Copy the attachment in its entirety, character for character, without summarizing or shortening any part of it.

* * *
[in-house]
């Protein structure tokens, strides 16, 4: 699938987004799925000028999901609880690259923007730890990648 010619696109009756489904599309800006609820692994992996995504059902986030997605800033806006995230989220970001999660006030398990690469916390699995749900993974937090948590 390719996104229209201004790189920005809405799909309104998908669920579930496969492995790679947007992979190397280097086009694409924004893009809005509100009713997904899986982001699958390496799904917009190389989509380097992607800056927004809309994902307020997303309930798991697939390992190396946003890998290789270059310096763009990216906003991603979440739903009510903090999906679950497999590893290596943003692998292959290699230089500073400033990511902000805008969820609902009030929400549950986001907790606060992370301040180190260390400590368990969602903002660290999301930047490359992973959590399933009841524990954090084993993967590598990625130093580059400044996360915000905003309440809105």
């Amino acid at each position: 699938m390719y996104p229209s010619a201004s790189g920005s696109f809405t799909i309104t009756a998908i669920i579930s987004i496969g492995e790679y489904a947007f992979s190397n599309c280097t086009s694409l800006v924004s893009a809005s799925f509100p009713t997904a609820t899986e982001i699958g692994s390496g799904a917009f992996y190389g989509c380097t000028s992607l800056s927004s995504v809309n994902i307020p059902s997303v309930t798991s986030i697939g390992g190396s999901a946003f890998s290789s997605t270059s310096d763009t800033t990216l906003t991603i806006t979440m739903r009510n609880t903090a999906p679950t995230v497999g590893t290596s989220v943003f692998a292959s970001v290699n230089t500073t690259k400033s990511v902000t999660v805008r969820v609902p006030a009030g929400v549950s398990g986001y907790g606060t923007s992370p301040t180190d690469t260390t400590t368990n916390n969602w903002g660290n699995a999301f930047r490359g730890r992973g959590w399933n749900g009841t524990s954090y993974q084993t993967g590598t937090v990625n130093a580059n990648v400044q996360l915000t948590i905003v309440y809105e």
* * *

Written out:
[in-house]
């Protein structure tokens, strides 16, 4: 699938987004799925000028999901609880690259923007730890990648 010619696109009756489904599309800006609820692994992996995504059902986030997605800033806006995230989220970001999660006030398990690469916390699995749900993974937090948590 390719996104229209201004790189920005809405799909309104998908669920579930496969492995790679947007992979190397280097086009694409924004893009809005509100009713997904899986982001699958390496799904917009190389989509380097992607800056927004809309994902307020997303309930798991697939390992190396946003890998290789270059310096763009990216906003991603979440739903009510903090999906679950497999590893290596943003692998292959290699230089500073400033990511902000805008969820609902009030929400549950986001907790606060992370301040180190260390400590368990969602903002660290999301930047490359992973959590399933009841524990954090084993993967590598990625130093580059400044996360915000905003309440809105």
């Amino acid at each position: 699938m390719y996104p229209s010619a201004s790189g920005s696109f809405t799909i309104t009756a998908i669920i579930s987004i496969g492995e790679y489904a947007f992979s190397n599309c280097t086009s694409l800006v924004s893009a809005s799925f509100p009713t997904a609820t899986e982001i699958g692994s390496g799904a917009f992996y190389g989509c380097t000028s992607l800056s927004s995504v809309n994902i307020p059902s997303v309930t798991s986030i697939g390992g190396s999901a946003f890998s290789s997605t270059s310096d763009t800033t990216l906003t991603i806006t979440m739903r009510n609880t903090a999906p679950t995230v497999g590893t290596s989220v943003f692998a292959s970001v290699n230089t500073t690259k400033s990511v902000t999660v805008r969820v609902p006030a009030g929400v549950s398990g986001y907790g606060t923007s992370p301040t180190d690469t260390t400590t368990n916390n969602w903002g660290n699995a999301f930047r490359g730890r992973g959590w399933n749900g009841t524990s954090y993974q084993t993967g590598t937090v990625n130093a580059n990648v400044q996360l915000t948590i905003v309440y809105e």